Hanna Rosin, senior editor at The Atlantic and author of The End of Men, has written a piece about hook-up culture on and off college campuses for the September issue of her magazine. Given that I’ve done some research on hook-up culture, here are my two cents: Rosin isn’t wrong to argue that the culture offers women sexual opportunities and independence, but she mischaracterizes the objections to hook-up culture and draws too rosy a conclusion. Read the rest of this entry
- Women’s self-esteem.
- Women’s ability to enjoy sexuality. (And if women enjoy it more so do men.)
- Getting rid of double standards
But I’m not interested in shaming men about the fetish. So what is my point? How would I like to see things change? Read the rest of this entry
Open marriage, the sensible alternative to monogamy?
On the plus side, a couple may enjoy a close-knit family and loving spousal relationship, but with an exciting dash of sexual variety.
Sex columnist, Dan Savage, is all for it. But he acknowledges that there are advantages to monogamy: sexual safety from infections, emotional safety, paternity assurances.
Still, he thinks monogamy brings boredom, despair, lack of variety, sexual death and being taken for granted. Plus, society imposes monogamy on men, who were never expected to be monogamous, he complains. Read the rest of this entry
In the US boys outperform girls in math. But we’re an outlier. As a Slate article describes it:
The only countries with a wider gap favoring boys are Colombia and Liechtenstein. Many Middle Eastern countries—notably Qatar, Jordan, and the U.A.E.—report a significant gender gap in favor of girls (though lower math scores overall). In Hong Kong, Singapore, and South Korea, the gender gap is miniscule, and the math scores are high. Shanghai registers no gender gap between boys and girls—together, they’re outperforming other teenagers across the globe.
Why would watching warriors prepare for battle evoke tears of deep emotion?
How could a cartoon character be transformative?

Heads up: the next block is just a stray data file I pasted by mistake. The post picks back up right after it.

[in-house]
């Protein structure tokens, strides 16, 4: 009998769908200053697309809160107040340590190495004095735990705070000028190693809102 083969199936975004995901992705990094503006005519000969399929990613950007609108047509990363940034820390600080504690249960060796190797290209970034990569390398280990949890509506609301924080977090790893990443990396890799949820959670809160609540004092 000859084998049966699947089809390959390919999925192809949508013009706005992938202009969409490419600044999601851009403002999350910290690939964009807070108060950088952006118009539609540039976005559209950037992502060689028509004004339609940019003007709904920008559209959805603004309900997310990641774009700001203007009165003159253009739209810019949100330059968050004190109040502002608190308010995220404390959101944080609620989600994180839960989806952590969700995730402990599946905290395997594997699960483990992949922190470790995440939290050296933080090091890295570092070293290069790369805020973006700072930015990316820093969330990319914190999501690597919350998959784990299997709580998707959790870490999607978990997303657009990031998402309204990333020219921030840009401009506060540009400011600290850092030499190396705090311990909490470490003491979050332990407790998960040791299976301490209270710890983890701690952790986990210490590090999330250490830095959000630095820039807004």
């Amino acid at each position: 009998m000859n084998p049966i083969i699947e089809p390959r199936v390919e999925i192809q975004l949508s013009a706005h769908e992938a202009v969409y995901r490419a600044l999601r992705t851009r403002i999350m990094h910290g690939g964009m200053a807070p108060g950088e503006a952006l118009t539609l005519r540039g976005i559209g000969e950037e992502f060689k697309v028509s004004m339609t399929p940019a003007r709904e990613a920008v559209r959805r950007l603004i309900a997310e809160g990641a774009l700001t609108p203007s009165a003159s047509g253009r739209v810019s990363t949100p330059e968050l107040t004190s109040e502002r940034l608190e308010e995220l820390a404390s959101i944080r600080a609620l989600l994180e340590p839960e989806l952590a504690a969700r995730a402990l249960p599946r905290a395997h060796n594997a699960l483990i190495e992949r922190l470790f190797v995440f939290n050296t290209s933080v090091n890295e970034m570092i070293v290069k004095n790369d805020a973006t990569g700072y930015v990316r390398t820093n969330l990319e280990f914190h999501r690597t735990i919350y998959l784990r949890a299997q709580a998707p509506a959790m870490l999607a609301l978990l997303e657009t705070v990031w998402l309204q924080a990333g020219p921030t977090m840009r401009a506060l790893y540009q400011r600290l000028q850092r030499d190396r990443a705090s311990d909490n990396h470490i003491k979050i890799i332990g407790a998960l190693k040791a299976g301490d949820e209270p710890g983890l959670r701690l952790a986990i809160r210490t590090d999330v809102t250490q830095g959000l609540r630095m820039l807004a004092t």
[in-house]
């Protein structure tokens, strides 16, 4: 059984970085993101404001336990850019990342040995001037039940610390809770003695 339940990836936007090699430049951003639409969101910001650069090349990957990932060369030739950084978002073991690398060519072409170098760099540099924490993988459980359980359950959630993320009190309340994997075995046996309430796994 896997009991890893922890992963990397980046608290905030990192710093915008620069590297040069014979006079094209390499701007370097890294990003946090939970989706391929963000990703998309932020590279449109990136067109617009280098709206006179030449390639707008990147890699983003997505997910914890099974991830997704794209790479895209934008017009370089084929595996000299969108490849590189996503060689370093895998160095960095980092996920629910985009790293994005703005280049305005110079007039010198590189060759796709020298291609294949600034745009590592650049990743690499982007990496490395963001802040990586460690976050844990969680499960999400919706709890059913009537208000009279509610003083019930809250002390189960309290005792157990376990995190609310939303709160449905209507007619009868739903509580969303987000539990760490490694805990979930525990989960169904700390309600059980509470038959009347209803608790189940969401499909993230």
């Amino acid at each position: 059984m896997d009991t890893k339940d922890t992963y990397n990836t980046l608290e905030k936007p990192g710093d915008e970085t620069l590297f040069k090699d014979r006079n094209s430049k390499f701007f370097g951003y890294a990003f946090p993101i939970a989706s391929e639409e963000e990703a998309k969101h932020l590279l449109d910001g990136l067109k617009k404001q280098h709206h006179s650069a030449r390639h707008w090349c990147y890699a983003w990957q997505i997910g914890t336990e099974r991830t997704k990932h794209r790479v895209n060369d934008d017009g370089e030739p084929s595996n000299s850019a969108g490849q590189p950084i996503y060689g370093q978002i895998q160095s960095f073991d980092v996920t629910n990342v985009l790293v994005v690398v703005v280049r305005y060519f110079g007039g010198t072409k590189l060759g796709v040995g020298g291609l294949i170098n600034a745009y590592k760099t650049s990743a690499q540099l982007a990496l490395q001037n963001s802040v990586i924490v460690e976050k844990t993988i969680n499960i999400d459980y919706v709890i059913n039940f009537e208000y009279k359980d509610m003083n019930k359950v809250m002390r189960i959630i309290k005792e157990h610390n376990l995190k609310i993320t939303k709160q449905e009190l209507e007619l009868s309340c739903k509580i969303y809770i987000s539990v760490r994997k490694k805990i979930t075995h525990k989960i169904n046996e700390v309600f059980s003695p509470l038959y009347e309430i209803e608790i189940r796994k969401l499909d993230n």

I puzzled over those questions when friends and movie reviewers, alike, shared their experience of Wonder Woman.
It made no sense.
I’ve seen plenty of battles and felt mostly bored: chaotic fighting, and you know who will win anyway.
Wonder Woman is transformative?! I read her comics as a kid… no transformation.
Curious, I went to see the film.
And… as Amazon warrior women practiced their skills tears well up.
What?! Read the rest of this entry
So Jayson Gaddis asked men on his Facebook page why they thought they did, and then he wrote about it for The Good Men Project.
What is objectification? Jayson describes it as:
Staring, gawking, or checking out women and their bodies and body parts. Seeing them as objects instead of actual people, and thinking of them in a sexual way.
Why do they do it? Read the rest of this entry
Too often people chase the feeling and give up the real thing.
I sense the phenomenon when frat boys try to feel powerful by intimidating women.
Or when feminists are called “feminazis.” Read the rest of this entry
By Ted Esparza
She met her husband, Ben, in college and fell in love. They got married and were very happy for three years.
But then he began criticizing her. Everything was her fault. He was always right. And she was too fat — at 110 lbs.
After they moved near her husband’s aging parents to help them – Ben’s idea — the violence began. He didn’t seem happy after the move and one morning he decided he didn’t like his breakfast.
“Make it yourself.” Constance told him.
— SLAP — Read the rest of this entry
I read somewhere that most women who want breast augmentation ask for a C cup. But an awful lot of surgeons convince them to get D’s. Or the doctors simply give them a bigger size than they had asked for.
Denise Richards, actress, model and one of Charlie Sheen’s ex’s, said that when she was 19 years old a doctor put in bigger implants than she’d asked for.
Actress, Tara Reid, has a similar story:
I was 34B, but the right one was always bigger than the left. He gave me C’s, and I didn’t want them. At all.